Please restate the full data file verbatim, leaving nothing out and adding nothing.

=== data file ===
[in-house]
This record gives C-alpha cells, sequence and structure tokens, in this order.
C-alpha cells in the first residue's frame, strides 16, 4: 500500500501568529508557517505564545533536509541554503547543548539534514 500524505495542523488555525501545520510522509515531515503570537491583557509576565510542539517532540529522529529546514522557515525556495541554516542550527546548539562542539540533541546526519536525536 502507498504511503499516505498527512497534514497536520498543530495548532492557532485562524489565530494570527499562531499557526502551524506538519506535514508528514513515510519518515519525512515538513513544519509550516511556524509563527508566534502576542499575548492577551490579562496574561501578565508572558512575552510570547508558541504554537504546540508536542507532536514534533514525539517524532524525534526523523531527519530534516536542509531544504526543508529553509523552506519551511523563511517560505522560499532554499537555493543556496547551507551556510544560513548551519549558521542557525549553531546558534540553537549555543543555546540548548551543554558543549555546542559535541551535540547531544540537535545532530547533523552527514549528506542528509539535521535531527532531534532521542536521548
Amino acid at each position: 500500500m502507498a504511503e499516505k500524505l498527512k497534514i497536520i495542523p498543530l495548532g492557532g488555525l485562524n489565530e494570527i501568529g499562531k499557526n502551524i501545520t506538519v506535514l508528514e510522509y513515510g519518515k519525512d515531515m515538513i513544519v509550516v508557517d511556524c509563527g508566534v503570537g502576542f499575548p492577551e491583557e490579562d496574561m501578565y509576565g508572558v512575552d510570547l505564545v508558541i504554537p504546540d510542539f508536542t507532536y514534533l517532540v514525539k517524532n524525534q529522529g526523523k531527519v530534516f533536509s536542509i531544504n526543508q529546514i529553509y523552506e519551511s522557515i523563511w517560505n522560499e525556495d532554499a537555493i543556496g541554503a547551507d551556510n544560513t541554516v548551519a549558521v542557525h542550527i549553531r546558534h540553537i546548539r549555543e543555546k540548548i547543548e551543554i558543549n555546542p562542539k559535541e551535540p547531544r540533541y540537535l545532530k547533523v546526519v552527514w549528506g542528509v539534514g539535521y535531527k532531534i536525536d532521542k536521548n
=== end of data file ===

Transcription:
[in-house]
This record gives C-alpha cells, sequence and structure tokens, in this order.
C-alpha cells in the first residue's frame, strides 16, 4: 500500500501568529508557517505564545533536509541554503547543548539534514 500524505495542523488555525501545520510522509515531515503570537491583557509576565510542539517532540529522529529546514522557515525556495541554516542550527546548539562542539540533541546526519536525536 502507498504511503499516505498527512497534514497536520498543530495548532492557532485562524489565530494570527499562531499557526502551524506538519506535514508528514513515510519518515519525512515538513513544519509550516511556524509563527508566534502576542499575548492577551490579562496574561501578565508572558512575552510570547508558541504554537504546540508536542507532536514534533514525539517524532524525534526523523531527519530534516536542509531544504526543508529553509523552506519551511523563511517560505522560499532554499537555493543556496547551507551556510544560513548551519549558521542557525549553531546558534540553537549555543543555546540548548551543554558543549555546542559535541551535540547531544540537535545532530547533523552527514549528506542528509539535521535531527532531534532521542536521548
Amino acid at each position: 500500500m502507498a504511503e499516505k500524505l498527512k497534514i497536520i495542523p498543530l495548532g492557532g488555525l485562524n489565530e494570527i501568529g499562531k499557526n502551524i501545520t506538519v506535514l508528514e510522509y513515510g519518515k519525512d515531515m515538513i513544519v509550516v508557517d511556524c509563527g508566534v503570537g502576542f499575548p492577551e491583557e490579562d496574561m501578565y509576565g508572558v512575552d510570547l505564545v508558541i504554537p504546540d510542539f508536542t507532536y514534533l517532540v514525539k517524532n524525534q529522529g526523523k531527519v530534516f533536509s536542509i531544504n526543508q529546514i529553509y523552506e519551511s522557515i523563511w517560505n522560499e525556495d532554499a537555493i543556496g541554503a547551507d551556510n544560513t541554516v548551519a549558521v542557525h542550527i549553531r546558534h540553537i546548539r549555543e543555546k540548548i547543548e551543554i558543549n555546542p562542539k559535541e551535540p547531544r540533541y540537535l545532530k547533523v546526519v552527514w549528506g542528509v539534514g539535521y535531527k532531534i536525536d532521542k536521548n